Indonesia was once home to three different Sunda island tigers: Java, Bali, and Sumatran. However, Java and Bali have gone extinct and with less than 400 Sumatran tigers remaining in the wild – they are soon to follow.
Sumatran tigers are listed as critically endangered and live on the Indonesian island Sumatra. They live in the forest among rhinos, elephants, and many other species. However, their habitat is being destroyed by loggers and palm oil plantations and their lives claimed by poachers.
The remaining forest where the tigers live is protected and anyone caught killing a tiger faces jail time and fines, but that hasn’t stopped poachers or locals. Aside from the loss of habitat and poaching, tigers are seen as a threat by locals who will poison or kill them if they come near their land.
A 2-year-old female tiger was recently found dead with injures caused by a snare, but an autopsy found that she died of insecticide poisoning. “A necropsy indicates it died of poisoning caused by an agricultural insecticide,” stated Agus Arianto, the head of the provincial government’s Nature Conservation Agency.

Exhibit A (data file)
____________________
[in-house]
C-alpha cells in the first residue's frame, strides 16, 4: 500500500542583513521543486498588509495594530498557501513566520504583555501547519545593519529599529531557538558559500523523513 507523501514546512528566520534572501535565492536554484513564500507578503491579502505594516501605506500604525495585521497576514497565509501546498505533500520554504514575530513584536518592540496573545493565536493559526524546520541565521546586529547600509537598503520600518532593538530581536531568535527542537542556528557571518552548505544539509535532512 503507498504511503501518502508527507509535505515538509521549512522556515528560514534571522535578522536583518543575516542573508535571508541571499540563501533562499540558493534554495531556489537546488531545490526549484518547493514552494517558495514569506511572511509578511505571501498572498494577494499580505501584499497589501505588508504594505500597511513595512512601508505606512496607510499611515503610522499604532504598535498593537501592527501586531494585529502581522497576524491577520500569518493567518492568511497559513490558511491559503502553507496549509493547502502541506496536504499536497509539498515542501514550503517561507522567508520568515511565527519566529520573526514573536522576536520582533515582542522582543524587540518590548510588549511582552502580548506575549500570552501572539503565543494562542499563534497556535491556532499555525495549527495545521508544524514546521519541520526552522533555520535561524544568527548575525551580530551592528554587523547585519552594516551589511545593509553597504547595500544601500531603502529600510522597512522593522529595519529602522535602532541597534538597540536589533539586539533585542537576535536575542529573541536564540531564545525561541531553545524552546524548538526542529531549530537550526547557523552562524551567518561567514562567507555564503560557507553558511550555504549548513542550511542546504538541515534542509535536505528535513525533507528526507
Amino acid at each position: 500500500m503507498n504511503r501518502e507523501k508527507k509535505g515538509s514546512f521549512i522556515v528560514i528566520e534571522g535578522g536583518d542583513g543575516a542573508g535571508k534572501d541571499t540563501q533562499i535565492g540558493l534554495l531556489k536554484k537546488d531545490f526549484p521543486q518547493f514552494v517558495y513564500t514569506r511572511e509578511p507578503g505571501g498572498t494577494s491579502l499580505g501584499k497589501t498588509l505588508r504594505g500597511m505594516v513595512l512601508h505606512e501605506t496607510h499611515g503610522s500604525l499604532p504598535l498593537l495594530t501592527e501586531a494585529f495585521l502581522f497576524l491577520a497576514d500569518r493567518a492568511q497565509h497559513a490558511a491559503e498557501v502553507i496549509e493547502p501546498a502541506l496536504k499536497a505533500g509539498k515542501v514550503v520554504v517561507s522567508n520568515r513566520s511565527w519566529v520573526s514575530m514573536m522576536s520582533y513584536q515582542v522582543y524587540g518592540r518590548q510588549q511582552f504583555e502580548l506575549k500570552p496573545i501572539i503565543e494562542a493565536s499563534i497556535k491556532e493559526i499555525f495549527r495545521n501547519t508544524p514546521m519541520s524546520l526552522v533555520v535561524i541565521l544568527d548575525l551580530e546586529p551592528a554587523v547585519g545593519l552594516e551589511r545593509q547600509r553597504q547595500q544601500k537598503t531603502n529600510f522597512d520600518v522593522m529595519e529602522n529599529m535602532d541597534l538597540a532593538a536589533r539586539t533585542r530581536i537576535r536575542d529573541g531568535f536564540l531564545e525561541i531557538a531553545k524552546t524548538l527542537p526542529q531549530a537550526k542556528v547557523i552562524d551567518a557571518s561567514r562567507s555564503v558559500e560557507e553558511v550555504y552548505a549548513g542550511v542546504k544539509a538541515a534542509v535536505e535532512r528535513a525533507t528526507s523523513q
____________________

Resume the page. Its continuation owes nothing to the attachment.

The tiger was found on a plantation in Indonesia’s province of Aceh. Just a few weeks earlier, another tiger was found poisoned after eating a sheep laced with rat poison in a nearby province.
Officials haven’t determined if the poisoning of the female tiger was deliberate but are investigating.
In June, four people were arrested in Aceh after they killed a tiger and sold its body parts for money. Sadly, poaching accounts for a majority of tiger killings. “Poaching for trade is responsible for almost 80% of estimated Sumatran tiger deaths – amounting to at least 40 animals per year,” said WWF.
Conservationists are working hard to preserve Sumatran tigers and all the other species that call the island home. WWF is working with partners like Leonardo DiCaprio Foundation to protect critical rainforest in Sumatra known as Thirty Hills.
Bukit Tigapuluh or “Thirty Hills” is over 800,000 acres of tropical forest located in central Sumatra.
“I am honored that my Foundation was a part of this effort to protect Thirty Hills for the future. This incredible place—where elephants, orangutans and tigers coexist in the wild—is also one of the most threatened. Our work to protect this area is an example of what can be accomplished when concerned organizations, governments and individuals work together to create a future where both nature and people can thrive. To protect this landscape, WWF and its partners had to think big, and think differently. We are working together to ensure the protection of an extraordinary place and create a better future for the local communities of the Bukit Tigapuluh landscape. This project serves as a model for innovative conservation projects around the globe,” said Leonardo DiCaprio.
Andrea Powell is an animal enthusiast that resides in West Michigan. When not writing, she is exploring the great outdoors with her dogs and horses.
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